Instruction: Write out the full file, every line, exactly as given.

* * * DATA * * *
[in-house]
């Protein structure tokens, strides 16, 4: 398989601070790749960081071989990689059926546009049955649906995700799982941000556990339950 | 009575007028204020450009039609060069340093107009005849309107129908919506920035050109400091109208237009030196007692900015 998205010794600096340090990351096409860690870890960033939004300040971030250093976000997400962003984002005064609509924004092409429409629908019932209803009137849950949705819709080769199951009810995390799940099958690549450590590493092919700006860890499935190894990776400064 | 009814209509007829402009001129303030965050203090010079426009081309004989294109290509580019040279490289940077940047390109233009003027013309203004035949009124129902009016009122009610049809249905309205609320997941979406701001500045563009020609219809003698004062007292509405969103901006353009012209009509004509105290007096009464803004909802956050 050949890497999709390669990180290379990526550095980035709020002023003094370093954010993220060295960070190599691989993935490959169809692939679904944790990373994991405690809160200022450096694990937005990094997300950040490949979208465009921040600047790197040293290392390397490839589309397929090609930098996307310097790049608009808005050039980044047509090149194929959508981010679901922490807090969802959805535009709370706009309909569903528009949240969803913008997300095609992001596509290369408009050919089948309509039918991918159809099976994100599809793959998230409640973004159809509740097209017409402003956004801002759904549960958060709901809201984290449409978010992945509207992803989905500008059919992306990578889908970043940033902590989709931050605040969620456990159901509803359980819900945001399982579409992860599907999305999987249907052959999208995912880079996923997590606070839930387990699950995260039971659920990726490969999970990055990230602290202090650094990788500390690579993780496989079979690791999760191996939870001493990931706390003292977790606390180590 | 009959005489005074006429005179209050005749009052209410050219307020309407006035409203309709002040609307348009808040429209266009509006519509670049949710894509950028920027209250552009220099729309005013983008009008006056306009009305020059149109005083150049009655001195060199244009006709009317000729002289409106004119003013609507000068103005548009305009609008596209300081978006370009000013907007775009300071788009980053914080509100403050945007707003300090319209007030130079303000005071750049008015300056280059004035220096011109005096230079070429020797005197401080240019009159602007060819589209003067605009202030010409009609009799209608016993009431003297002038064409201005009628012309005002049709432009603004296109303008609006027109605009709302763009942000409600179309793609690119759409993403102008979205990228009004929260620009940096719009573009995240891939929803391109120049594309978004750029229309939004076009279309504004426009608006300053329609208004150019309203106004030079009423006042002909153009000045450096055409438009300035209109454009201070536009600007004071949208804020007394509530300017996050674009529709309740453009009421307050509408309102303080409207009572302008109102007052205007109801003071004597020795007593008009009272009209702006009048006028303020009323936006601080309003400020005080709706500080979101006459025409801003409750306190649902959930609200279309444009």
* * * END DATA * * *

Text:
[in-house]
């Protein structure tokens, strides 16, 4: 398989601070790749960081071989990689059926546009049955649906995700799982941000556990339950 | 009575007028204020450009039609060069340093107009005849309107129908919506920035050109400091109208237009030196007692900015 998205010794600096340090990351096409860690870890960033939004300040971030250093976000997400962003984002005064609509924004092409429409629908019932209803009137849950949705819709080769199951009810995390799940099958690549450590590493092919700006860890499935190894990776400064 | 009814209509007829402009001129303030965050203090010079426009081309004989294109290509580019040279490289940077940047390109233009003027013309203004035949009124129902009016009122009610049809249905309205609320997941979406701001500045563009020609219809003698004062007292509405969103901006353009012209009509004509105290007096009464803004909802956050 050949890497999709390669990180290379990526550095980035709020002023003094370093954010993220060295960070190599691989993935490959169809692939679904944790990373994991405690809160200022450096694990937005990094997300950040490949979208465009921040600047790197040293290392390397490839589309397929090609930098996307310097790049608009808005050039980044047509090149194929959508981010679901922490807090969802959805535009709370706009309909569903528009949240969803913008997300095609992001596509290369408009050919089948309509039918991918159809099976994100599809793959998230409640973004159809509740097209017409402003956004801002759904549960958060709901809201984290449409978010992945509207992803989905500008059919992306990578889908970043940033902590989709931050605040969620456990159901509803359980819900945001399982579409992860599907999305999987249907052959999208995912880079996923997590606070839930387990699950995260039971659920990726490969999970990055990230602290202090650094990788500390690579993780496989079979690791999760191996939870001493990931706390003292977790606390180590 | 009959005489005074006429005179209050005749009052209410050219307020309407006035409203309709002040609307348009808040429209266009509006519509670049949710894509950028920027209250552009220099729309005013983008009008006056306009009305020059149109005083150049009655001195060199244009006709009317000729002289409106004119003013609507000068103005548009305009609008596209300081978006370009000013907007775009300071788009980053914080509100403050945007707003300090319209007030130079303000005071750049008015300056280059004035220096011109005096230079070429020797005197401080240019009159602007060819589209003067605009202030010409009609009799209608016993009431003297002038064409201005009628012309005002049709432009603004296109303008609006027109605009709302763009942000409600179309793609690119759409993403102008979205990228009004929260620009940096719009573009995240891939929803391109120049594309978004750029229309939004076009279309504004426009608006300053329609208004150019309203106004030079009423006042002909153009000045450096055409438009300035209109454009201070536009600007004071949208804020007394509530300017996050674009529709309740453009009421307050509408309102303080409207009572302008109102007052205007109801003071004597020795007593008009009272009209702006009048006028303020009323936006601080309003400020005080709706500080979101006459025409801003409750306190649902959930609200279309444009």